Renown screen actor Sidney Poitier died recently at the age of 94. Mr. Poitier was the first black man to win the Academy Award for Best Actor for his role as Homer Smith in Lilies of the Field in 1964. Perhaps his most iconic role though was as John Prentice in the 1967 film Guess Who’s Coming to Dinner. In the movie, Prentice is first introduced by his white fiancé Joey Drayton (Katharine Houghton) to her parents played by Spencer Tracey and Katharine Hepburn.
Keep in mind that this movie was no retrospective to a time where intermarriage was, to say the least, frowned upon. The movie was done in real time, as it were; a time where racial tensions were simmering, ready to come to full boil with the 1968 assassination of Martin Luther King, Jr., and the subsequent riots that broke out in cities across the nation. Further, 1967 was the very same year that the U.S. Supreme Court unanimously decided Loving v. Virginia which held that still existing state laws banning interracial marriages (miscegenation) violated the equal protection clause of the 14th Amendment to the U.S. Constitution.
Long before legal impediments to interracial marriage were implemented, there were other obstacles to marriage between persons of differing races and ethnicities. Geographic limitations going back hundreds if not thousands of years certainly prevented intermingling, let alone knowledge of different races. As the centuries past and transportation technologies evolved, those geographic barriers dissolved for essentially every race and ethnicity on the planet. Yet, as those geographic boundaries disappeared, traditions and cultural taboos prevailed, some of which exist even today. So, while it would no longer be unusual to live next to, work with, or socialize among peoples of differing races, interracial marriages were and still less likely to occur than marriage between couples of the same race. The trends are indeed changing, though. Consider:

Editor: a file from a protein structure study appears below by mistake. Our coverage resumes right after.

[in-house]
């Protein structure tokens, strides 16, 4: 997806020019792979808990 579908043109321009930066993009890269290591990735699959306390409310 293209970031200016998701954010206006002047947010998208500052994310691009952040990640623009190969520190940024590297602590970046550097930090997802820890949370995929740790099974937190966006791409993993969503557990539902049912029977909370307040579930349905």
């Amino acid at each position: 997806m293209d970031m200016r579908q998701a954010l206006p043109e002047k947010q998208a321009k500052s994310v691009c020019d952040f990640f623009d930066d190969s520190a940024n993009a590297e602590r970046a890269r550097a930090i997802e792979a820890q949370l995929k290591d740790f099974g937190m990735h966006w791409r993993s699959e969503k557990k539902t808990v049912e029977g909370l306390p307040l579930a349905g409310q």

- At the time the Loving v. Virginia case was decided in 1967, intermarriage hovered around a 3% rate in the U.S. 50 years after the SCOTUS decision, that number is approximately 17% and very well could reach one fifth of all marriages by the time these numbers are extrapolated from the 2020 U.S. Census.
- The upward trend is most prevalent in California and a few other western states, where the largest numbers of Hispanic and Asian immigrants are to be found. California’s intermarriage rate already has surpassed the one fifth level.
- Not only have the intermarriage numbers trended upwards, but predictably public acceptance of these marriages has also increased. A 2017 Pew Research paper shows a dramatic increase in not only public acceptance of interracial marriage, but also an increase for those stating that intermarriage is good for society.
- Anecdotally, the likelihood of seeing interracial couples presented in the popular culture of film, television, advertising, etc. has increased as well. This is not without controversy of course. Many less accepting will claim that interracial couples are overrepresented in popular culture. Yet others will still nitpick at precisely which interracial couples are being presented and this somehow perpetuates bigotry itself.
And while on the surface, trends in both the percentage of intermarriages and society’s acceptance of same will continue to rise, there are no doubt challenges to be encountered. We are a nation that loves its hyphens like no other. We either identify ourselves or have others apply identifying labels on our behalf such as African-Americans, Native-Americans, Asian-Americans, Hispanic-Americans, and even Euro-Americans. Our society is still one way, or another obsessed by race. Important, and even state sanctioned decisions are made solely on the basis of race. As we move further along in time, and as future generations of already mixed-race individuals marry and produce “mixed-mixed-race” citizens, it will become increasingly difficult to identify and label the races, even with our precious hyphens. And maybe (just maybe), that will be a good thing.
Rest in eternal peace Mr. Poitier. I for one can state that in re-watching Guess Who’s Coming to Dinner in 2022, I came away with a much different attitude and appreciation than I remember having when I first viewed the film as a young man in the 1970’s. And that is unequivocally a good thing.
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